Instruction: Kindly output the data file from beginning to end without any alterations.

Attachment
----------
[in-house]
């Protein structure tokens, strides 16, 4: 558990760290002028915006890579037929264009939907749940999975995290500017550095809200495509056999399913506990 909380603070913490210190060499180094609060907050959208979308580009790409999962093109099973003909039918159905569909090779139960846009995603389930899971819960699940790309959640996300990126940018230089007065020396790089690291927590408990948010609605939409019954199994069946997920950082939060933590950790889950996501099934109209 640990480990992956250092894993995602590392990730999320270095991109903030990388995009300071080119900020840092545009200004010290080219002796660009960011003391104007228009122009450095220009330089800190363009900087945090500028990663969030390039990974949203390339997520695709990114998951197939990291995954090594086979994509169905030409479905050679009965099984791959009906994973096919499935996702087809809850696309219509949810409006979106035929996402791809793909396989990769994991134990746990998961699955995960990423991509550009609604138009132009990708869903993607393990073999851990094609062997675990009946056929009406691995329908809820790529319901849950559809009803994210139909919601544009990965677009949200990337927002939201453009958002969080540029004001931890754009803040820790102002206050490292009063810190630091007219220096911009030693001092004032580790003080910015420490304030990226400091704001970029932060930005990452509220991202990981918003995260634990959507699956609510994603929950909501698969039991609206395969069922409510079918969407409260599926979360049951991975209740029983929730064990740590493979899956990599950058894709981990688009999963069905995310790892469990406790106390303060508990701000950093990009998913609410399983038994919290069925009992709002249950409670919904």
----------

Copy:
[in-house]
């Protein structure tokens, strides 16, 4: 558990760290002028915006890579037929264009939907749940999975995290500017550095809200495509056999399913506990 909380603070913490210190060499180094609060907050959208979308580009790409999962093109099973003909039918159905569909090779139960846009995603389930899971819960699940790309959640996300990126940018230089007065020396790089690291927590408990948010609605939409019954199994069946997920950082939060933590950790889950996501099934109209 640990480990992956250092894993995602590392990730999320270095991109903030990388995009300071080119900020840092545009200004010290080219002796660009960011003391104007228009122009450095220009330089800190363009900087945090500028990663969030390039990974949203390339997520695709990114998951197939990291995954090594086979994509169905030409479905050679009965099984791959009906994973096919499935996702087809809850696309219509949810409006979106035929996402791809793909396989990769994991134990746990998961699955995960990423991509550009609604138009132009990708869903993607393990073999851990094609062997675990009946056929009406691995329908809820790529319901849950559809009803994210139909919601544009990965677009949200990337927002939201453009958002969080540029004001931890754009803040820790102002206050490292009063810190630091007219220096911009030693001092004032580790003080910015420490304030990226400091704001970029932060930005990452509220991202990981918003995260634990959507699956609510994603929950909501698969039991609206395969069922409510079918969407409260599926979360049951991975209740029983929730064990740590493979899956990599950058894709981990688009999963069905995310790892469990406790106390303060508990701000950093990009998913609410399983038994919290069925009992709002249950409670919904």